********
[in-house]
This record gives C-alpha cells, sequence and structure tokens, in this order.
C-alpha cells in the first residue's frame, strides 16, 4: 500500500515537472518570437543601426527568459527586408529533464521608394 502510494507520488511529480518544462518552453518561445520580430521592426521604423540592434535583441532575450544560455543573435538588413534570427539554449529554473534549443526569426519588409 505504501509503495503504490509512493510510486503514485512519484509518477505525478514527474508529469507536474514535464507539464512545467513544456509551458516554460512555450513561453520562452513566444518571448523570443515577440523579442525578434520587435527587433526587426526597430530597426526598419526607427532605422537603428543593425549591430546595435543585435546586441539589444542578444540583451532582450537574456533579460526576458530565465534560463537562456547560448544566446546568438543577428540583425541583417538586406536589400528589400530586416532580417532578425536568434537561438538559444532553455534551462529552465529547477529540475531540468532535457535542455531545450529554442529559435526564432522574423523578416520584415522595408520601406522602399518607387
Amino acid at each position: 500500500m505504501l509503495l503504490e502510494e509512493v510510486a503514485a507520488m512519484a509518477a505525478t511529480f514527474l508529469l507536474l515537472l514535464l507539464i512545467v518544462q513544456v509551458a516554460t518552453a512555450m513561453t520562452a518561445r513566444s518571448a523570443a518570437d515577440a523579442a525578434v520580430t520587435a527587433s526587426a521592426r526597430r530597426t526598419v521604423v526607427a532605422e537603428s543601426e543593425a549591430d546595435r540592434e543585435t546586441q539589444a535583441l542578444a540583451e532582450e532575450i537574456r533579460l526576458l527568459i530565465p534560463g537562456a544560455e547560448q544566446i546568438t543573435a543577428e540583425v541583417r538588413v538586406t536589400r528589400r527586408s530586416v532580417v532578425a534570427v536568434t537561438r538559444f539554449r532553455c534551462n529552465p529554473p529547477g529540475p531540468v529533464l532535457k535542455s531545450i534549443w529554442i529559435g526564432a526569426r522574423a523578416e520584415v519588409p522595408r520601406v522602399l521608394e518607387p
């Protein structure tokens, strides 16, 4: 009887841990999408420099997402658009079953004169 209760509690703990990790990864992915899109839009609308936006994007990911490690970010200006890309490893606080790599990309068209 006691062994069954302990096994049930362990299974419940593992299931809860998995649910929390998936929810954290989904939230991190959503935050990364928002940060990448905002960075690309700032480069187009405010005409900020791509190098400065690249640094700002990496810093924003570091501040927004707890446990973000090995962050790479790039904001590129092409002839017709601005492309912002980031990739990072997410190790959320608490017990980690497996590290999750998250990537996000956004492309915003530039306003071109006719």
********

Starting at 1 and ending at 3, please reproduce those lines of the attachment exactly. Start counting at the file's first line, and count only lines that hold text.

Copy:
[in-house]
This record gives C-alpha cells, sequence and structure tokens, in this order.
C-alpha cells in the first residue's frame, strides 16, 4: 500500500515537472518570437543601426527568459527586408529533464521608394 502510494507520488511529480518544462518552453518561445520580430521592426521604423540592434535583441532575450544560455543573435538588413534570427539554449529554473534549443526569426519588409 505504501509503495503504490509512493510510486503514485512519484509518477505525478514527474508529469507536474514535464507539464512545467513544456509551458516554460512555450513561453520562452513566444518571448523570443515577440523579442525578434520587435527587433526587426526597430530597426526598419526607427532605422537603428543593425549591430546595435543585435546586441539589444542578444540583451532582450537574456533579460526576458530565465534560463537562456547560448544566446546568438543577428540583425541583417538586406536589400528589400530586416532580417532578425536568434537561438538559444532553455534551462529552465529547477529540475531540468532535457535542455531545450529554442529559435526564432522574423523578416520584415522595408520601406522602399518607387